The hook: When 16-year-old Jazzlyn Little took the stage, she was a ball of nerves so tense she could barely squeeze the breath between her lips. When Simon Cowell asked her if she’d tried to market herself online, she self-consciously admitted she’d uploaded one video, but it had only gotten 500 hits. “That’s terrible,” Cowell grimaced, and so we were expecting Little’s voice to be as well. Instead, she launched into a pro-level rendition of Mary J. Blige’s 1995 cover and blew the roof off. The judges gave her a standing ovation (well, except for Cowell, who raised his hands over his head to clap, but that’s basically as complimentary as he gets). Nicole Scherzinger deemed Little “a tiger,” and Cowell quipped, “Jaslyn, I’d love to see what you’re like when you’ve got confidence.” And, yeah, the whole “shy girl” set-up was probably just that, as Annie Barrett suspects in her recap, but if that’s what it takes to bypass the tone deaf fame whores, then bring it, X Factor.
Watch it! Judge for yourself whether Little was nervous for real on The X Factor‘s site.
THE GOOD WIFE (CBS)
The song: Chris Isaak, “Baby Did a Bad Bad Thing”
The episode: “A New Day”
The hook: A strong woman she may be, but Alicia Florrick has taken a lot of crap over the past two seasons of The Good Wife. Then she made many viewers’ fantasies come true during last May’s finale by finally giving in to the long simmering attraction she has shared with her boss Will Gardner (Josh Charles). The title of the season 3 premiere, “A New Day,” says it all. From the top of the hour, Chris Isaak’s blues-infused rocker set a perfectly sultry, unrepentant tone as Alicia emerged from the elevator at her law firm with an empowered smirk on her face. We’re betting things are going to very naughty for Alicia this season indeed. (And thank you, Good Wife supervisors for finally replacing the traumatic memory of Eyes Wide Shut!)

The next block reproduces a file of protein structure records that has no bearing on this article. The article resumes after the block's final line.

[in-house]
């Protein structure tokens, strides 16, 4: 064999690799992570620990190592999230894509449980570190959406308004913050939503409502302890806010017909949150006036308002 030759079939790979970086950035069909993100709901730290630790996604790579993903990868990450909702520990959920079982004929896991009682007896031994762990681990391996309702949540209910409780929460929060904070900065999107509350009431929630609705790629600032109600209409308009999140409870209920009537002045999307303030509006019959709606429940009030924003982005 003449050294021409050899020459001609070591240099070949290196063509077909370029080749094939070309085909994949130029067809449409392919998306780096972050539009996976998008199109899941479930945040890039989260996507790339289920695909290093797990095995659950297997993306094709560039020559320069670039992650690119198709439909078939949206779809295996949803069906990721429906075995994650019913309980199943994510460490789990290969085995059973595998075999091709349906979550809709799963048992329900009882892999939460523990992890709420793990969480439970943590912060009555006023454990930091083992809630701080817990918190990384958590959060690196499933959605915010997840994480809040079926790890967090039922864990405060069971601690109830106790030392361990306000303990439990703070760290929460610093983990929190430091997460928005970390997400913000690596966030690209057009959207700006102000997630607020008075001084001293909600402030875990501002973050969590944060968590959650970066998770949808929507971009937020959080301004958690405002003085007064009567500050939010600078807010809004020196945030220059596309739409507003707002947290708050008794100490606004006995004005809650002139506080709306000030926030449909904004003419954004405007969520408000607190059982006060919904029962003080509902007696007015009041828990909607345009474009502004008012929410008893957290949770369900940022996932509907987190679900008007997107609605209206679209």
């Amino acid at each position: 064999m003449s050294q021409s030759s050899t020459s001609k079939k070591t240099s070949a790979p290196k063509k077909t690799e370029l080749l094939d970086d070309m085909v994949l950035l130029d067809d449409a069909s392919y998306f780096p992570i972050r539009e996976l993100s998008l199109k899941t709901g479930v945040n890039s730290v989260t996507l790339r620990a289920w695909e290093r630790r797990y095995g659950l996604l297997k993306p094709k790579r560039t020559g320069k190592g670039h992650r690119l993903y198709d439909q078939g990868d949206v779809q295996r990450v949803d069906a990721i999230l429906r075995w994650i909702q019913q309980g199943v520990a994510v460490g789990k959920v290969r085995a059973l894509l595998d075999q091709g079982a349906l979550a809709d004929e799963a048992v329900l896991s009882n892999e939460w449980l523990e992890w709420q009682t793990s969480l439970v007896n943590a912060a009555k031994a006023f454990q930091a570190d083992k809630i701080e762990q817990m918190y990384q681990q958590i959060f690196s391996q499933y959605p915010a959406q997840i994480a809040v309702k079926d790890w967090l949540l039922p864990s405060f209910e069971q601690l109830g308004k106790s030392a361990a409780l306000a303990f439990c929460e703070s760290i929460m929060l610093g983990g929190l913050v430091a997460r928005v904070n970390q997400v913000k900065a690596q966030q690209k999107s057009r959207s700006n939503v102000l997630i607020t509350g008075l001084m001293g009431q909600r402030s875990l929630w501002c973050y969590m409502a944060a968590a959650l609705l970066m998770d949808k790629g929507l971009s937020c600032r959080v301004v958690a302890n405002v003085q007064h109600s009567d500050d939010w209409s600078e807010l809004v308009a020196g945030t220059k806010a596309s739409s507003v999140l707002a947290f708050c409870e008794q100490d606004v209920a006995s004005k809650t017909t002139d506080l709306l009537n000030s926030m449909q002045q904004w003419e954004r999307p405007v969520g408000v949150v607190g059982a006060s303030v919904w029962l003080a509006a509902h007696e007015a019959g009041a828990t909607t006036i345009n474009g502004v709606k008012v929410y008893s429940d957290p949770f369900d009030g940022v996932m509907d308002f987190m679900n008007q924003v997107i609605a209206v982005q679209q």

Watch it! Check out the naughty coming-out-of-her-shell moment on CBS.com.
RINGER (The CW)
The song: Lana Del Rey, “Video Games”
The episode: “If You Ever Want a French Lesson…”
The hook: The artist formerly known as Lizzy Grant has certainly experienced her share of controversy, as EW’s own Nuzhat Naoreen pointed out earlier this week. Tonally, though, there is nothing controversial about choosing “Video Games” to complement Ringer‘s increasingly moody ambiance. With tinkling harps, building strings, and a pulsing drum beat building behind Del Rey’s Sia-esque vocals (“It’s better than I ever knew / they say that the world was built for two”), the song is an atmospheric counterpoint to Bridget’s (Sarah Michelle Gellar) reconciliation with Andrew (Ioan Gruffudd) on behalf of her twin Siobhan (also SMG), even as Siobhan discovers she’s pregnant with her lover’s baby.
Watch it! The CW hadn’t uploaded this week’s episode at time of press, but you can listen to “Video Games” here.
THE SING-OFF (NBC)
The song: “E.T.,” originally by Katy Perry
The episode: “Week 2”
The hook: Texas electropoppers Pentatonix brought new levels to Katy Perry’s alien love anthem from all sides. Whether it was their top-notch vocals or the freakishly accurate robotic noises provided by resident beatboxer Kevin Olusola. Even if you’re not a fan of the group’s hot pink and argyle aesthetic choices (it is The Sing-Off, after all), you’ve got to give them credit for bringing a complexity on par with (and some might argue superior to) Perry’s studio-heavy pop sound solely with their voical arrangement.